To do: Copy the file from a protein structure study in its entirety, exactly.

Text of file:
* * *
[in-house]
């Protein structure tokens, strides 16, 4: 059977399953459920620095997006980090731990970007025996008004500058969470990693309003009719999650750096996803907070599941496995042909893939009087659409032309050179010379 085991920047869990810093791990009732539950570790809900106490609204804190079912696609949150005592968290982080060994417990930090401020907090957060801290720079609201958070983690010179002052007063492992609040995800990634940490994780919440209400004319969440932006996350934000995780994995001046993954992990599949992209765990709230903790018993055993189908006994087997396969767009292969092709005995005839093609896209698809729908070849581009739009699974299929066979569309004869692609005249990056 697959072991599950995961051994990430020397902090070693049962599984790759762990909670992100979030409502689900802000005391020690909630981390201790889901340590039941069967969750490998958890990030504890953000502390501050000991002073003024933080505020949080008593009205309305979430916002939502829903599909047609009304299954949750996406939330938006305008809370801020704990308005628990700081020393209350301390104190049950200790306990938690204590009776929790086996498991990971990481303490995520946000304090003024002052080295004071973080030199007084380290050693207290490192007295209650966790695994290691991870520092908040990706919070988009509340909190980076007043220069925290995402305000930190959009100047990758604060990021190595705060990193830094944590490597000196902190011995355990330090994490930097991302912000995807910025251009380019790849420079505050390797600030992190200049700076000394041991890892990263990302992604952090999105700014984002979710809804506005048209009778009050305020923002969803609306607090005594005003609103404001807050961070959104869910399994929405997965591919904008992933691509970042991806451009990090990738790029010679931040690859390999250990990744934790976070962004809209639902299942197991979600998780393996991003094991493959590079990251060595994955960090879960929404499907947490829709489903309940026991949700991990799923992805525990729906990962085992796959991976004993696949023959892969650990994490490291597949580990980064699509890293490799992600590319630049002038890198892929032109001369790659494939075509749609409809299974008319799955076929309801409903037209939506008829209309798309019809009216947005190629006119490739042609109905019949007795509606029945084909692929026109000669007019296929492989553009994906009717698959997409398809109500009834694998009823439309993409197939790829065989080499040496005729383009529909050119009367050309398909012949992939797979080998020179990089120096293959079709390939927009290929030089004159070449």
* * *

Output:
[in-house]
């Protein structure tokens, strides 16, 4: 059977399953459920620095997006980090731990970007025996008004500058969470990693309003009719999650750096996803907070599941496995042909893939009087659409032309050179010379 085991920047869990810093791990009732539950570790809900106490609204804190079912696609949150005592968290982080060994417990930090401020907090957060801290720079609201958070983690010179002052007063492992609040995800990634940490994780919440209400004319969440932006996350934000995780994995001046993954992990599949992209765990709230903790018993055993189908006994087997396969767009292969092709005995005839093609896209698809729908070849581009739009699974299929066979569309004869692609005249990056 697959072991599950995961051994990430020397902090070693049962599984790759762990909670992100979030409502689900802000005391020690909630981390201790889901340590039941069967969750490998958890990030504890953000502390501050000991002073003024933080505020949080008593009205309305979430916002939502829903599909047609009304299954949750996406939330938006305008809370801020704990308005628990700081020393209350301390104190049950200790306990938690204590009776929790086996498991990971990481303490995520946000304090003024002052080295004071973080030199007084380290050693207290490192007295209650966790695994290691991870520092908040990706919070988009509340909190980076007043220069925290995402305000930190959009100047990758604060990021190595705060990193830094944590490597000196902190011995355990330090994490930097991302912000995807910025251009380019790849420079505050390797600030992190200049700076000394041991890892990263990302992604952090999105700014984002979710809804506005048209009778009050305020923002969803609306607090005594005003609103404001807050961070959104869910399994929405997965591919904008992933691509970042991806451009990090990738790029010679931040690859390999250990990744934790976070962004809209639902299942197991979600998780393996991003094991493959590079990251060595994955960090879960929404499907947490829709489903309940026991949700991990799923992805525990729906990962085992796959991976004993696949023959892969650990994490490291597949580990980064699509890293490799992600590319630049002038890198892929032109001369790659494939075509749609409809299974008319799955076929309801409903037209939506008829209309798309019809009216947005190629006119490739042609109905019949007795509606029945084909692929026109000669007019296929492989553009994906009717698959997409398809109500009834694998009823439309993409197939790829065989080499040496005729383009529909050119009367050309398909012949992939797979080998020179990089120096293959079709390939927009290929030089004159070449």